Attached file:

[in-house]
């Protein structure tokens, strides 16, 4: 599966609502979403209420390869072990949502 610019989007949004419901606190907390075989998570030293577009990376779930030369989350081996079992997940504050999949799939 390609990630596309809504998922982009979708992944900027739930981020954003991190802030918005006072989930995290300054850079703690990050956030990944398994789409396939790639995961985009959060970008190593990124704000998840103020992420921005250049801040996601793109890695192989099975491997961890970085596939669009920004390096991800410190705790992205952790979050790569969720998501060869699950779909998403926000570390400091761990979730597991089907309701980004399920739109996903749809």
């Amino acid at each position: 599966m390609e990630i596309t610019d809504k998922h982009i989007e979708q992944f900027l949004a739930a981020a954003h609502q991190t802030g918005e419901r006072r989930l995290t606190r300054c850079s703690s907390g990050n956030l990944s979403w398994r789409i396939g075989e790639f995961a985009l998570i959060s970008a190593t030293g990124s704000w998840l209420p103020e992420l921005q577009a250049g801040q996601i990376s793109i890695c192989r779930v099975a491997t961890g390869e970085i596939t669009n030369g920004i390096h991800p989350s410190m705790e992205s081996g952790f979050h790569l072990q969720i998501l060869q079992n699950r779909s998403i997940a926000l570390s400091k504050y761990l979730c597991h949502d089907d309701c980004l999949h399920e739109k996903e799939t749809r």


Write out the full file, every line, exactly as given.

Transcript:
[in-house]
């Protein structure tokens, strides 16, 4: 599966609502979403209420390869072990949502 610019989007949004419901606190907390075989998570030293577009990376779930030369989350081996079992997940504050999949799939 390609990630596309809504998922982009979708992944900027739930981020954003991190802030918005006072989930995290300054850079703690990050956030990944398994789409396939790639995961985009959060970008190593990124704000998840103020992420921005250049801040996601793109890695192989099975491997961890970085596939669009920004390096991800410190705790992205952790979050790569969720998501060869699950779909998403926000570390400091761990979730597991089907309701980004399920739109996903749809």
């Amino acid at each position: 599966m390609e990630i596309t610019d809504k998922h982009i989007e979708q992944f900027l949004a739930a981020a954003h609502q991190t802030g918005e419901r006072r989930l995290t606190r300054c850079s703690s907390g990050n956030l990944s979403w398994r789409i396939g075989e790639f995961a985009l998570i959060s970008a190593t030293g990124s704000w998840l209420p103020e992420l921005q577009a250049g801040q996601i990376s793109i890695c192989r779930v099975a491997t961890g390869e970085i596939t669009n030369g920004i390096h991800p989350s410190m705790e992205s081996g952790f979050h790569l072990q969720i998501l060869q079992n699950r779909s998403i997940a926000l570390s400091k504050y761990l979730c597991h949502d089907d309701c980004l999949h399920e739109k996903e799939t749809r």